“Our endeavour is to enable the departments in fulfiling their task, particularly the Directorate of Revenue Intelligence whose role is very important. The proposed restructuring of cadres is a step in that direction,” he said.

Sinha said the ministry was in constant dialogue with the commerce ministry and the external affairs ministry to streamline operations and achieve higher customs collections while promoting export and import in the country.

The government is aiming to mop up a higher Rs 81,720 crore by way of excise duties during 2001-02, as against the revised estimate of Rs 70,681 crore last fiscal. The target for customs collections is Rs 54,822 crore as against Rs 49,781 crore in the last fiscal.


Calcutta, July 13: 
General Motors India intends introduce three new models, but its plan to import completely built units (CBU) of upper-end midsize car, Vectra, appears uncertain.

General Motors has submitted applications for introducing its models to the Pune-based Automotive Research Association India (ARAI) though senior officials gave no details on the features. Companies must have their plans to launch vehicles — whether made in India or abroad — vetted by the association.

However, the proposal by the fully owned subsidiary of the world’s largest vehicle manufacturer to launch a mid-sized car has run into pricing problems arising from import duties. It is holding fresh talks with its German counterpart in an effort to make it more affordable for customers in India.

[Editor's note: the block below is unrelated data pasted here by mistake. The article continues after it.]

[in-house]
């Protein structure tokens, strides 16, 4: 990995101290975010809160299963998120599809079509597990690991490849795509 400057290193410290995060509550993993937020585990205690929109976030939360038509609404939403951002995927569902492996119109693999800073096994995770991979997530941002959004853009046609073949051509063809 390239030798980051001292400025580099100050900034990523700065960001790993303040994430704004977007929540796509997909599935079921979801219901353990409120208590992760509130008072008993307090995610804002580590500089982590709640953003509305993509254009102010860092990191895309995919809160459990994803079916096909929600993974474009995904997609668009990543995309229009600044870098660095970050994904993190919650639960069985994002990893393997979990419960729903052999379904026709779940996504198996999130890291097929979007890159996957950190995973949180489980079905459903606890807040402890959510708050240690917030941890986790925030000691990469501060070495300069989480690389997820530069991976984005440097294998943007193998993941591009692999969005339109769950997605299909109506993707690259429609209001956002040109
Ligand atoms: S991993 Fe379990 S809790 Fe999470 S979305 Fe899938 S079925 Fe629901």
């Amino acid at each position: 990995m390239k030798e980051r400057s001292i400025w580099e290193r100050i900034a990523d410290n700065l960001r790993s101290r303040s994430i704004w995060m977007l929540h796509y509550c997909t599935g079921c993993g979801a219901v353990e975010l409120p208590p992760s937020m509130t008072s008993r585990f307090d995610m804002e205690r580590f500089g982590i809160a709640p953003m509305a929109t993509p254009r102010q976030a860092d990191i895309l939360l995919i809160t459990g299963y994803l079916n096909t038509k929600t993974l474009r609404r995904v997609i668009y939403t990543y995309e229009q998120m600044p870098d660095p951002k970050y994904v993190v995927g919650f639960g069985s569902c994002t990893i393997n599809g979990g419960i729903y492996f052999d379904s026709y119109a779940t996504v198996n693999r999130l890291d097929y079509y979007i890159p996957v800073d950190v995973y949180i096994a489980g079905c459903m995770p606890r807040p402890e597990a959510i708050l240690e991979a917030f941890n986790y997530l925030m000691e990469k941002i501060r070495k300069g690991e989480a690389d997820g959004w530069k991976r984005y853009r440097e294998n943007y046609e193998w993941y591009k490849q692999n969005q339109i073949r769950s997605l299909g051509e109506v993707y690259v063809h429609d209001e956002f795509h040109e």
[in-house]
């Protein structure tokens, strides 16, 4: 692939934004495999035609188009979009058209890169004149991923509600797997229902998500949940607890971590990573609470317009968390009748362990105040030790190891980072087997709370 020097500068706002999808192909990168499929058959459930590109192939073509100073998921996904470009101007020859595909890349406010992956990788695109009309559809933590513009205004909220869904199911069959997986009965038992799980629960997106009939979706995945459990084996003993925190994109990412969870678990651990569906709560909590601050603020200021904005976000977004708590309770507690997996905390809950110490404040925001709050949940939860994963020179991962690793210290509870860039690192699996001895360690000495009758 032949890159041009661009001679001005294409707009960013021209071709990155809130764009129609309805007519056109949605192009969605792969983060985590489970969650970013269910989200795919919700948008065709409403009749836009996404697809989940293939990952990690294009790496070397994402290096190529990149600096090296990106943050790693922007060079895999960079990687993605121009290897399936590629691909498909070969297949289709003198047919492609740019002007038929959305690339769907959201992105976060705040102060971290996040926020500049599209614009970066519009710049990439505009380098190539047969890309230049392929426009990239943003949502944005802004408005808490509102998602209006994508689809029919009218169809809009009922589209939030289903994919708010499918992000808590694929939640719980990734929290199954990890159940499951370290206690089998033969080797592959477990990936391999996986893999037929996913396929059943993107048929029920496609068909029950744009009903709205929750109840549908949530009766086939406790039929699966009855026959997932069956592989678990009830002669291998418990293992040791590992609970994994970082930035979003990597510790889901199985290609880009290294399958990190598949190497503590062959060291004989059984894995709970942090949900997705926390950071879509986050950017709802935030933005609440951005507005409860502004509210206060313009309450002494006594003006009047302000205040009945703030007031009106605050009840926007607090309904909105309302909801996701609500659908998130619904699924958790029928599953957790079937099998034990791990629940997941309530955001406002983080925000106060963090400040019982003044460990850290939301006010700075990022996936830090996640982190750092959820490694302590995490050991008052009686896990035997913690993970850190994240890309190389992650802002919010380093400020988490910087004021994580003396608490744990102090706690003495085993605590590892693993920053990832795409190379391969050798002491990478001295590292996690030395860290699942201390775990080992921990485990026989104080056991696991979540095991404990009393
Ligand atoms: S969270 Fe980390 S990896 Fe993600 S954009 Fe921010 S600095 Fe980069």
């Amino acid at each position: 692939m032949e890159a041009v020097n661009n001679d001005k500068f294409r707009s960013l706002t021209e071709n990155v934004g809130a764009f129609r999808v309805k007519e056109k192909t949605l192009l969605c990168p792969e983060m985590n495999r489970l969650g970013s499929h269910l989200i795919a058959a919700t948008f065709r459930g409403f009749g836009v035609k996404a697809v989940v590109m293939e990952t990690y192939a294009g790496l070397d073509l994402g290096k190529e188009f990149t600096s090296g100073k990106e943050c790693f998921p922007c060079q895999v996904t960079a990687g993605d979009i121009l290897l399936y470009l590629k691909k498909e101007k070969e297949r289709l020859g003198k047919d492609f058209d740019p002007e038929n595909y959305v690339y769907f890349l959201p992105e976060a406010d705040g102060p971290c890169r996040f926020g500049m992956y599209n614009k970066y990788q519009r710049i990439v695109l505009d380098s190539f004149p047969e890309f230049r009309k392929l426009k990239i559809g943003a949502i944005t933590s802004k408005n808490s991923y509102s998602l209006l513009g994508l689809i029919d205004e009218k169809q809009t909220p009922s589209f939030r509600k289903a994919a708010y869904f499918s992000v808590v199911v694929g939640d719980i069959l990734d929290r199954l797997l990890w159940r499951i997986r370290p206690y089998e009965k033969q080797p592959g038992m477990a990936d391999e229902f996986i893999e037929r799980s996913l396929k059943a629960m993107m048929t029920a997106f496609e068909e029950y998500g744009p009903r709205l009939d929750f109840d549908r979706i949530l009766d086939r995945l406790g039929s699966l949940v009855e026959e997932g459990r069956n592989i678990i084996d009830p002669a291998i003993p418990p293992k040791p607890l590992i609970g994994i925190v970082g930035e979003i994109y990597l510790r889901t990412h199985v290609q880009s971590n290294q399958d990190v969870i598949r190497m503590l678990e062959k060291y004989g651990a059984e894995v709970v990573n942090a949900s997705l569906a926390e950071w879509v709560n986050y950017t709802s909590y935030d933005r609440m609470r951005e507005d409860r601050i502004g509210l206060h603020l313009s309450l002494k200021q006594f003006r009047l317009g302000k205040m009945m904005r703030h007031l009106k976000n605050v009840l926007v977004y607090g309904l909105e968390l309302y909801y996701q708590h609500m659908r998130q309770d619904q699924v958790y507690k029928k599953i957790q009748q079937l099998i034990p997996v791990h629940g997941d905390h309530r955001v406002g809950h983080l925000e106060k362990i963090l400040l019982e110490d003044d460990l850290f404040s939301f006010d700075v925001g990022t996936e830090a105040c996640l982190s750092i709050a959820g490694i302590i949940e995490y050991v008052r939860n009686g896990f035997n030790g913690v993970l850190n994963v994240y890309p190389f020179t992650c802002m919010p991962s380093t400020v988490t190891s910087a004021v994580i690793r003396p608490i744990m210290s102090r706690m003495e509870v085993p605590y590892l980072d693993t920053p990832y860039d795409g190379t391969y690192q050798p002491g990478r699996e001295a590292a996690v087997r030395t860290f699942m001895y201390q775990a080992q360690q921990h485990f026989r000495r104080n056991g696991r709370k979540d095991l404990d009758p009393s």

P. Balendran, vice-president (corporate affairs), said his company expected to import completely built units of the model at a customs duty of around 35 per cent, but the 60 per cent levy imposed in the 2001-02 budget has pushed up the total tax outgo to 120 per cent — turning it into an unviable proposition.

GMI, he said, wanted to import the car at prices ranging from Rs 13 to Rs 14 lakhs from the German arm of the auto giant, but the high duty means it will now cost Rs 16-Rs 17 lakh.


Calcutta, July 13: 
Steel Authority of India (SAIL) has decided to sell its 9000 surplus quarters in the townships of Durgapur, Bhilai, Rourkela and Bokaro in a move that will boost its bottomline by Rs 300 crore and save it lakhs in maintenance expenses.

Money raised from the sale will not only increase current year profits in a one-off affair, but the houses will be sold to existing and retired SAIL employees who will get an opportunity to purchase their own dwellings at affordable prices.

Officials describe the plan as one that is designed to promote the “welfare of employees”, saying there are already 981 applications on the table. Unions have applauded the move.

The state-owned steel company, the country’s largest producer of the metal, is in talks with Housing Development and Finance Ltd to give its employees the option of borrowing on easy repayment terms.

“Our idea is that employees should be able to own a house with loans that can be repaid over a period of 10 to 12 years before retirement. This way, they will not have to cough up their lifetime savings for a house after they hang up their boots,” an official said.